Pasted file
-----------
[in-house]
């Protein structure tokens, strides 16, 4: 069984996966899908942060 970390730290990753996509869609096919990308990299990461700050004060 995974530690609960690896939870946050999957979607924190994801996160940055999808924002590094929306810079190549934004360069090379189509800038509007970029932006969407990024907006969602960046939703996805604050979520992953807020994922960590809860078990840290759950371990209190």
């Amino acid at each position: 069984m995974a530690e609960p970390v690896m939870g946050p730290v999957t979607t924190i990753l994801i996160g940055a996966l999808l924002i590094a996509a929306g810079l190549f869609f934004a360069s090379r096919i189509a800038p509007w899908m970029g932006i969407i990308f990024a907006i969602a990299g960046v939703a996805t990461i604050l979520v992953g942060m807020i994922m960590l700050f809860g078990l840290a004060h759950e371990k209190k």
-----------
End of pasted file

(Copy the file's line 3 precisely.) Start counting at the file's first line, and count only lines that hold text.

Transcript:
């Amino acid at each position: 069984m995974a530690e609960p970390v690896m939870g946050p730290v999957t979607t924190i990753l994801i996160g940055a996966l999808l924002i590094a996509a929306g810079l190549f869609f934004a360069s090379r096919i189509a800038p509007w899908m970029g932006i969407i990308f990024a907006i969602a990299g960046v939703a996805t990461i604050l979520v992953g942060m807020i994922m960590l700050f809860g078990l840290a004060h759950e371990k209190k």